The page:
The common avenue for weight loss is to cut calories by reducing your food intake. However, what you eat matters just as much – if not more so – than how much you eat. Let’s take a closer look.
Why Calorie Deficit Isn’t Sustainable
The idea of a calorie deficit, or calorie cutting, is simple – consume fewer calories than your body burns and you’ll lose weight. This approach is based on the principle of energy balance. Energy balance states that weight loss occurs when you do more activities (spending energy) than when you’re eating (making energy).
Essentially, a calorie deficit is based on restriction. If your goal is to lose weight quickly and unhealthily, then this would probably be the best approach. However, it’s not a sustainable or permanent solution. Plus, the weight that you lost will come back.
There are also important factors that make calorie-cutting an unhealthy choice:
@themetabolismreboot 3 things to lose 20-45 lbs in 6 weeks.. cal vs right food #nutrition #metabolism #menopause #over40 #themetabolismreboot #nutritiontips ♬ original sound – Jared McDonald
Not All Calories Are Equal
A calorie deficit also works on the assumption that all calories are equal, which isn’t true. For example, a 100-calorie apple will not treat your body the same as a 100-calorie fast food meal. The apple will keep you fuller for longer and has important nutritious values while the fast food meal doesn’t.
Remember that different foods have different effects on the body, even if they share the same number of calories.
Nutrition is Important
Calorie cutting can also lead to a reduction in nutrient intake. When you restrict your calories, you may not get all of the essential vitamins and minerals that your body needs to fully function. This can lead to nutrient deficiencies, which can harm your overall health.
It’s Not Sustainable
Looking at the long-term aspect of your weight loss journey, a calorie deficit isn’t sustainable since it leaves you feeling hungry and deprived. This can lead to binge eating, which will undo all the progress you’ve made.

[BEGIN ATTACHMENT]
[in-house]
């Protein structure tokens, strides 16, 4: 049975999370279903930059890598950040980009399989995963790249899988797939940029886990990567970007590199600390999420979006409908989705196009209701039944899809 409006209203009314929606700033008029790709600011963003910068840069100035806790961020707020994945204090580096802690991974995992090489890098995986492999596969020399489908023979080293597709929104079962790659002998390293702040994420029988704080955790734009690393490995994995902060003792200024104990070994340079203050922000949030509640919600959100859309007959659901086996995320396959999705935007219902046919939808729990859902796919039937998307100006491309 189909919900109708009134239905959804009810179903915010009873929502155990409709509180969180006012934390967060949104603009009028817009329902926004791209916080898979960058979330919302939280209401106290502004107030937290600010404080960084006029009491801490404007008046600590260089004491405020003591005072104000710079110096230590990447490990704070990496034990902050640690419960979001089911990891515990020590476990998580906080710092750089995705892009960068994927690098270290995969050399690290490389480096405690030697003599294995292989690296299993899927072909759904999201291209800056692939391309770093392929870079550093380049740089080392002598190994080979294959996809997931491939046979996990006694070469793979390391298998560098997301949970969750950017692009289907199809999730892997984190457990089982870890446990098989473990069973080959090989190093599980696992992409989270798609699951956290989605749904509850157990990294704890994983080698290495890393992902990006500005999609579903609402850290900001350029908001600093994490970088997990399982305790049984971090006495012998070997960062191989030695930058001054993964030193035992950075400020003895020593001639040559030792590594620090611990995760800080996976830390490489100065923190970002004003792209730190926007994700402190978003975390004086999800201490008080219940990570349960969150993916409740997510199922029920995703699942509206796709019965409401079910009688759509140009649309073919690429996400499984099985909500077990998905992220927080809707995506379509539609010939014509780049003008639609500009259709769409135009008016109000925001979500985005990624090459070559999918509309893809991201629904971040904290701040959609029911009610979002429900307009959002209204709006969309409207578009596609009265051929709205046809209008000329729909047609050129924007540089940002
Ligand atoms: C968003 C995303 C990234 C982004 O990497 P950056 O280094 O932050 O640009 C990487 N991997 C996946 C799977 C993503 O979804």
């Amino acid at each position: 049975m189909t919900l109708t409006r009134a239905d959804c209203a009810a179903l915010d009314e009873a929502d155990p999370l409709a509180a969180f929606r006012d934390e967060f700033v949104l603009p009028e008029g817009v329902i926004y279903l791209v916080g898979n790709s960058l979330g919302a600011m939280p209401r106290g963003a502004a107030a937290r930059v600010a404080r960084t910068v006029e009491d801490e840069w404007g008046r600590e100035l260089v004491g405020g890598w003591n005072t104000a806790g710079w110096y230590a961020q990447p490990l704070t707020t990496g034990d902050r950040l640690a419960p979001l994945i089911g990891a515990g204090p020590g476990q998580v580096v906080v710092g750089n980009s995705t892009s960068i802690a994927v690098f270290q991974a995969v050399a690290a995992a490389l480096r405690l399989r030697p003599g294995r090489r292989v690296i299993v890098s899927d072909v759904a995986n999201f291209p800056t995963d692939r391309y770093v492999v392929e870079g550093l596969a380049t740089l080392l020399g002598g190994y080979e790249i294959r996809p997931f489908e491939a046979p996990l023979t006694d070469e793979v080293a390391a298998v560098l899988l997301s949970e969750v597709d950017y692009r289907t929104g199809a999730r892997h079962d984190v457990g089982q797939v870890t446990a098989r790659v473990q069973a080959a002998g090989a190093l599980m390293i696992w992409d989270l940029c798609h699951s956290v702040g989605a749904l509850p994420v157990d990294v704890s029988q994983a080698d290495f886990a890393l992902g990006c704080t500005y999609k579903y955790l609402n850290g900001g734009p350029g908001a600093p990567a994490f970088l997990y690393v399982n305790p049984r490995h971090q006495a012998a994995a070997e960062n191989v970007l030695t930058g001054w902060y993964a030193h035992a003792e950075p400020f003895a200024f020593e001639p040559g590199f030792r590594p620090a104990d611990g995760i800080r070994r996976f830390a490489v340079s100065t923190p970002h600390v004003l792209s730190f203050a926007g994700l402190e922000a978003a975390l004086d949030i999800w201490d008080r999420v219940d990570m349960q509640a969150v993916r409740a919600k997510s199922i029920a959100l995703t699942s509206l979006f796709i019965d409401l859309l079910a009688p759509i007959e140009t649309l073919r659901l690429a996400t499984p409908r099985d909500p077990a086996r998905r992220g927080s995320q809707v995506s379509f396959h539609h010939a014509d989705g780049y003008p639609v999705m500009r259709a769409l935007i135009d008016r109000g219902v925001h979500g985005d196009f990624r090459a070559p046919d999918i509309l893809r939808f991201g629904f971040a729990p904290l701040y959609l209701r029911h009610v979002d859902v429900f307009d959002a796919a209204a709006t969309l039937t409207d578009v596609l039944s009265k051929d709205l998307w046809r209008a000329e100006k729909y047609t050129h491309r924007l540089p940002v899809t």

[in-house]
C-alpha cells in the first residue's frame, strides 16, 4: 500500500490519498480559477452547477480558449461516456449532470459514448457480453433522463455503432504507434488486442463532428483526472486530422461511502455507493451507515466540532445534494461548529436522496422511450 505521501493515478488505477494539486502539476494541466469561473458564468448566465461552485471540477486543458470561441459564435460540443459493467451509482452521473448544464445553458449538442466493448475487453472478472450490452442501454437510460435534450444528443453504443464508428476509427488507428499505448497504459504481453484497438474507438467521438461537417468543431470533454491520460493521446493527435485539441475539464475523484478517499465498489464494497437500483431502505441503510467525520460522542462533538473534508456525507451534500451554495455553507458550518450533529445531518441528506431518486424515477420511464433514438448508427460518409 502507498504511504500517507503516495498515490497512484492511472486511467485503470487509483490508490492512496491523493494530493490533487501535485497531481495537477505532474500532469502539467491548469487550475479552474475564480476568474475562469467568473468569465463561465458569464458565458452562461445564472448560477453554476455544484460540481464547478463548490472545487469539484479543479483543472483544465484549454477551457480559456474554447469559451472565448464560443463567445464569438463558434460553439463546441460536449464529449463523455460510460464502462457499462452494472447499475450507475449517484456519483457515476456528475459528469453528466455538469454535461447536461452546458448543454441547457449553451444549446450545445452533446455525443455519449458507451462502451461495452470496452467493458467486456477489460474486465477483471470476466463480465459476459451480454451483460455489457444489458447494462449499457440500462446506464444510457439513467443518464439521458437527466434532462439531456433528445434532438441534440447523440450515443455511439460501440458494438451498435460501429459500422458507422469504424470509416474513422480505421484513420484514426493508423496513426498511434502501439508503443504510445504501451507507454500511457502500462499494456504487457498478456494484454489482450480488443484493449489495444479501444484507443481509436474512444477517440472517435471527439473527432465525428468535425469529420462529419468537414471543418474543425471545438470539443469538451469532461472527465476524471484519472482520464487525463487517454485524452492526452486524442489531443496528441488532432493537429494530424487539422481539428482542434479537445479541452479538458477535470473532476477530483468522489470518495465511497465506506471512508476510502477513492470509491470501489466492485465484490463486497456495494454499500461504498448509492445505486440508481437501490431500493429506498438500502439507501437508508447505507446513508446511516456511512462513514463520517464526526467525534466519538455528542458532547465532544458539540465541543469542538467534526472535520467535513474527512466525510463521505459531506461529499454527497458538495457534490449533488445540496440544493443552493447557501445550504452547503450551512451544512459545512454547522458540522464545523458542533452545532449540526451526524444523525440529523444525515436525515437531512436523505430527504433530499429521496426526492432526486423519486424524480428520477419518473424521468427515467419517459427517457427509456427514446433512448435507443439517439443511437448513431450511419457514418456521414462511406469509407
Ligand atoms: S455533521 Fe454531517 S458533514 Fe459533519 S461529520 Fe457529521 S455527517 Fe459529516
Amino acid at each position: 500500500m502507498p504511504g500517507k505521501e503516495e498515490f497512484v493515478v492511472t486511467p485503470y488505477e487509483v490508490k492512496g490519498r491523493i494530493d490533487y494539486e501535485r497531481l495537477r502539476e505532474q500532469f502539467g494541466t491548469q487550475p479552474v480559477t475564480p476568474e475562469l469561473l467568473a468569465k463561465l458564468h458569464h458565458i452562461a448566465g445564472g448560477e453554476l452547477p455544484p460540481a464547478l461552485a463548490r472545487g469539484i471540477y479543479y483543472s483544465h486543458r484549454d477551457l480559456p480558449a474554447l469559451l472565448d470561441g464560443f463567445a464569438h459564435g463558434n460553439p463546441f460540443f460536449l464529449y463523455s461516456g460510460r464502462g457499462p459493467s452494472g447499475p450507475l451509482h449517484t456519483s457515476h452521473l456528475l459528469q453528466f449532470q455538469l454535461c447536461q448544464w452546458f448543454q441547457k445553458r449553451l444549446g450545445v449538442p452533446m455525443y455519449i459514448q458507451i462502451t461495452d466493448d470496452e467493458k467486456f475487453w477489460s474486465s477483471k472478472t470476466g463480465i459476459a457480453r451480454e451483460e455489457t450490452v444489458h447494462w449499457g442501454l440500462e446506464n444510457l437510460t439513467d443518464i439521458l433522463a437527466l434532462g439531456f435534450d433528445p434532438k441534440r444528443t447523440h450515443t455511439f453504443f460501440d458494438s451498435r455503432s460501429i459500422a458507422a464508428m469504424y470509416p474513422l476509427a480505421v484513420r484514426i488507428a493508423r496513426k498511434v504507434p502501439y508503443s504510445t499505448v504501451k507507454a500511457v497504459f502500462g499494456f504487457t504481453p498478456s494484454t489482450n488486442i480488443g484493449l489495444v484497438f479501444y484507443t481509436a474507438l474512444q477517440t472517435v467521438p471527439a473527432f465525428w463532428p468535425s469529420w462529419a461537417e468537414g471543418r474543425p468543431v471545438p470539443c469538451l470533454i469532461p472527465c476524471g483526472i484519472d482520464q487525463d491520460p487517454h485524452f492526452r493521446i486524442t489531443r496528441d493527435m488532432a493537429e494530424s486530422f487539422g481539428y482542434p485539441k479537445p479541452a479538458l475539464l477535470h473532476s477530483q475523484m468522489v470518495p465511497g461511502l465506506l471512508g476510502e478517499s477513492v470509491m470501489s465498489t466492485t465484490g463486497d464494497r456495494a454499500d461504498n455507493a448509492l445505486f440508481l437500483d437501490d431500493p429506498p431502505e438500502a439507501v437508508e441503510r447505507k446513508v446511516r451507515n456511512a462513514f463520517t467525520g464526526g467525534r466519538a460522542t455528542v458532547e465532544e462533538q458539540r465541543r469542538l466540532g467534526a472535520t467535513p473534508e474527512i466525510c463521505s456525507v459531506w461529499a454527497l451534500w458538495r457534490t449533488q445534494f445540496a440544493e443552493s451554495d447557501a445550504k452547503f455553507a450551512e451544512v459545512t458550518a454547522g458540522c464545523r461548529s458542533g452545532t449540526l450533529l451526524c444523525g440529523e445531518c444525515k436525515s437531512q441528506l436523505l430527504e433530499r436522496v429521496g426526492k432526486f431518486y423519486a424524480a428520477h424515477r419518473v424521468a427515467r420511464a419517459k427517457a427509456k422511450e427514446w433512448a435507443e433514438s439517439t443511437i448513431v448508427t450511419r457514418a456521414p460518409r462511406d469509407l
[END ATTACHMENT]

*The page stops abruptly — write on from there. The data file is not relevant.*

Remember that a calorie deficit is a temporary solution, and is not healthy for your overall wellness. Also, it’s important to have a diet that caters to your specific goals, which calorie-cutting doesn’t do.
How Many Calories Should I Eat a Day?
So if a calorie deficit isn’t the answer to weight loss, then what is? For a long-term and sustainable diet that keeps you healthy and fully functional, the answer lies in what you eat – not how much. The quality of the calories you consume is more important than the quantity. Rather than strip your diet bare to lose weight, incorporate whole foods in a balanced way. This can help you lose weight effectively without feeling hungry or deprived.
Still, many ask the question, “How many calories should I eat a day?” First, it’s important to understand that the number of calories you should consume depends on several factors like age, gender, weight, and overall health goals.
However, as a general guideline, the average adult male needs around 2500 calories per day. Meanwhile, the average adult female requires about 2000 calories per day. Remember that these numbers will vary depending on numerous factors, and meeting with a registered dietitian is crucial to discovering your specific calorie intake.
Also keep in mind that nutrient-rich foods like lean proteins, fruits, vegetables, and seafood are crucial to your diet. They’ll meet your body’s needs and help you reach goals more sustainably than calorie-cutting.
We’re Here to Help
If you’re looking for a customized diet plan that will help you lose weight and keep it off, The Metabolism Reboot has multiple resources available. With one phone call, our experts can help you reach your goals and keep you healthy.